Old 05-14-2021, 04:17 PM
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Originally Posted by sugarloaf View Post
Over the years I've had about 5 vacu-sealers from a $4000. Cabelas to the $99.00 elcheapo, done lot's of fish wild game, ducks you name it. Currently V2830 vacu-seal. They all last 2-4 years expensive ones not worth it. IF you want to save meat/fish vacu seal it.
If you only vacuum seal small amounts of food on rare occasions I could see going cheap on a sealer. But I do not agree that ALL sealers break in 2-4 years.

I've owned several cheap foodsavers that didn't last more than a year or two. Sealing wet foods and the duty cycle were the biggest issues with them. Duty cycle primarily....

I bought a weston 2300 which worked flawless for the 3 years I had it and is still working great the 2 years my coworker has had it. I sold it to buy a vacmaster vp215. One of the best purchases I've made in a long time.

The vacmaster will eventually pay for itself in the cost of bags alone. There's no cool down time required which is great. I can seal bags full of liquid with it. My only regret was not buying one size bigger so I can seal two bags at once.

I process 3-5 deer a year, tons of fish, and I buy bulk beef, pork, and chicken. I also vacuum seal soups, gumbos, gravies, beans, and stews. I freeze them in pint bags and reheat them sous vide for individual meals.

My vacmaster sits on my counter next to the fridge and is used at least 4 days a week. I've sealed between 1500 - 2000 bags with it so far and it has been flawless....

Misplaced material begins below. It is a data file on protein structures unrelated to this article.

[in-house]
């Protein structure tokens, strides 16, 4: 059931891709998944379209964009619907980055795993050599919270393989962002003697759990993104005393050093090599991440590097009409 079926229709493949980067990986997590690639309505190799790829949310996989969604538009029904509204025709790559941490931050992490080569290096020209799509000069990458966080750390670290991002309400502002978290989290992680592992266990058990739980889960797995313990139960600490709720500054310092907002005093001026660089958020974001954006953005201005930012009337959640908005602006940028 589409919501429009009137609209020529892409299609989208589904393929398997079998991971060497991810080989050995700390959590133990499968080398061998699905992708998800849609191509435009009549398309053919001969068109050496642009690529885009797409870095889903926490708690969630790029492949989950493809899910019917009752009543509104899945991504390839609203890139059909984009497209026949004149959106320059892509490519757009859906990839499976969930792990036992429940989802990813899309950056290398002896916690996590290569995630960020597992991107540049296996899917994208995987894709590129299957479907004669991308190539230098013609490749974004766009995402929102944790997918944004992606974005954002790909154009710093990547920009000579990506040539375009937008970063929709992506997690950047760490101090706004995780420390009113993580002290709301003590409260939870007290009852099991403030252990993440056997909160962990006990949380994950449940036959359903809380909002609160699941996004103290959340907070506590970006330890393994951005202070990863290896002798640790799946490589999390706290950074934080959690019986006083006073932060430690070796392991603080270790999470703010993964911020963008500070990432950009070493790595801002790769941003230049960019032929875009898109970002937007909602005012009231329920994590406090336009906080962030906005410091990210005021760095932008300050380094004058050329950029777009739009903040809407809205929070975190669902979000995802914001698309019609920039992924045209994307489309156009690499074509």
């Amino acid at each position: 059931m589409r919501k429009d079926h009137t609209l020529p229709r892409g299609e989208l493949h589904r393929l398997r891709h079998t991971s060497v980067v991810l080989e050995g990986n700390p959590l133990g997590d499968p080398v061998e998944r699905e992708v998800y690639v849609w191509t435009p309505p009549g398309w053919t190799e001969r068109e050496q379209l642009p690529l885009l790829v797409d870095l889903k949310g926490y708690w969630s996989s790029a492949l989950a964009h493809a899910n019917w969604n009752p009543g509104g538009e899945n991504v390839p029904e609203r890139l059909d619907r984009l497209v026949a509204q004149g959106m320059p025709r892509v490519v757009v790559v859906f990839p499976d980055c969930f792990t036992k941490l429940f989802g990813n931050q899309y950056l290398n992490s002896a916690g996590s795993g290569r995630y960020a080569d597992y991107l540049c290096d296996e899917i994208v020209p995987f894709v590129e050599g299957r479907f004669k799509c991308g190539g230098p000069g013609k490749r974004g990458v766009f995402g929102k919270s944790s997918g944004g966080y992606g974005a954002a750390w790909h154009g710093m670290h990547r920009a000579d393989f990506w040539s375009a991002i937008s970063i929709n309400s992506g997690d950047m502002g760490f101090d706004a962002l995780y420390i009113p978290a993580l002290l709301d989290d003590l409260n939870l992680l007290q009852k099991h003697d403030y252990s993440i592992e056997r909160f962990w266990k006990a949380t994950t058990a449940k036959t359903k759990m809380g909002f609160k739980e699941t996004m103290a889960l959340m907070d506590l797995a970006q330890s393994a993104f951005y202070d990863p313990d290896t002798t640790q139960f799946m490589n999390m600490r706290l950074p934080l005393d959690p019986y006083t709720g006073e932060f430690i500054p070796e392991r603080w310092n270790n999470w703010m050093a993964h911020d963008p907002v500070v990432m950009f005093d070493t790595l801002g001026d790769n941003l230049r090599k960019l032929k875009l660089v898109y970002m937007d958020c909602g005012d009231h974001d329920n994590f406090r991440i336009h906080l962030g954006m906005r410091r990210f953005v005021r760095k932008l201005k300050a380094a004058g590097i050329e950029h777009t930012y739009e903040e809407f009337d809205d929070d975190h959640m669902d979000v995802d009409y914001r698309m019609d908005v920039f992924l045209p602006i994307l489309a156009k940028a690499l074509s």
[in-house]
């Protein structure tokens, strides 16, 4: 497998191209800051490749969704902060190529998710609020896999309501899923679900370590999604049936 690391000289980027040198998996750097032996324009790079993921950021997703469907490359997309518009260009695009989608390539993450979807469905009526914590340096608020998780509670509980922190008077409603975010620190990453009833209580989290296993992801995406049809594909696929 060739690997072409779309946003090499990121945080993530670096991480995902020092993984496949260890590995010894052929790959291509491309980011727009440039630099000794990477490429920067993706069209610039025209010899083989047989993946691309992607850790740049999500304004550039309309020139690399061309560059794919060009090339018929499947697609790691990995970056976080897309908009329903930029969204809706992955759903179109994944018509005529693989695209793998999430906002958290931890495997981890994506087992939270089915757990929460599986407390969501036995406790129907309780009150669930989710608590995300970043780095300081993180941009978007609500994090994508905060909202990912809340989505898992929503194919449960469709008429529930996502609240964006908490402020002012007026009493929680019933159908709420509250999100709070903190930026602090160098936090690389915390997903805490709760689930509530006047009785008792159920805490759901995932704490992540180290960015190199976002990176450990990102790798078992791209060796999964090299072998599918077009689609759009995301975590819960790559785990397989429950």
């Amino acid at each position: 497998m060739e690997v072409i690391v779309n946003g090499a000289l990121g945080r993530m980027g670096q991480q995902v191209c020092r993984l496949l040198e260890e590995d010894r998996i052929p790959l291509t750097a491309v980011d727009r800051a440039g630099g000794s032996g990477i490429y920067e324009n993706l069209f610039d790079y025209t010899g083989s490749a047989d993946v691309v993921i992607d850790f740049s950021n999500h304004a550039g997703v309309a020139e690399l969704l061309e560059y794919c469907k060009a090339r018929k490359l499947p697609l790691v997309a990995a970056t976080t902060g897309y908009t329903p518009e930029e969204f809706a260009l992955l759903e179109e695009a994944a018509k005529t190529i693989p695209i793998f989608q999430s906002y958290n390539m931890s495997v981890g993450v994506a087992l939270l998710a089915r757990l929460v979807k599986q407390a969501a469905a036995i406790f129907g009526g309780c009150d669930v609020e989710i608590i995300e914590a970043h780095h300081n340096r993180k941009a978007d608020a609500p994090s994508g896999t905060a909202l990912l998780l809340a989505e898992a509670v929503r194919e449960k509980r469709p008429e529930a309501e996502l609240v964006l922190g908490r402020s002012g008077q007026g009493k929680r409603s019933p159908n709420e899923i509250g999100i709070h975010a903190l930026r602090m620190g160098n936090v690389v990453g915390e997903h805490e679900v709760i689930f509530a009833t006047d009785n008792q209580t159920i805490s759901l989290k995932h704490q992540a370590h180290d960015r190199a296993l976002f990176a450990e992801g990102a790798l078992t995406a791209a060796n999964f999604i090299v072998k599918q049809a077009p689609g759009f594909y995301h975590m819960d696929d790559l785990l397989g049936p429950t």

I'm curious which cabelas vacuum sealer you bought that cost $4000? Did you mean $400?
Old 05-18-2021, 05:44 AM
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Originally Posted by Mak232 View Post
I pat them dry first then also put a folded up paper towel the width of bag between the fish and where gets sealed, helps from sucking any water or liquid toward the sealed edge and tend to get better seals on the bags
Great idea! thanks
Old 05-18-2021, 06:42 AM
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Thanks for the info. Bought the Weston 2300. Used it over the weekend on walleye. Works great!
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Old 05-18-2021, 07:27 AM
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I have a $150 vacuum sealer that uses special bags. These bags are costly, that is true, but they are also thick and offer really great sealing. It is definitely worth investing in solid vacuum bags because with cheap bags you'll only have trouble in the long run.
I guess it comes down to the amount of sealing that you'll end up doing. I use mine probably every second week - not only for fish but also for other food that I'll freeze. That said, I have maybe invested $30.- in bags over the last five or six years. I buy the biggest packs when they're on offer which keeps the cost down - in my case buying a more expensive would've been probably a waste of money. But I know that there are guys out there that catch a lot more than I do and then the situation is quite different.

A vacuum sealer is also great for curing fish with salt and sugar - just as a hint.

One a side note - don't get your fillets wet!
I know that a lot of guys wash them which I would recommend you don't.
Work clean and as soon as you have open flesh don't use water. Use some kitchen paper, if you must, but shy away from the hose.
It reduces the quality of the flesh by leaching and when you freeze a wet fillet the ice crystals further damage the meat and reduce quality further when thawing.

If you have trouble when vacuuming you're working too wet.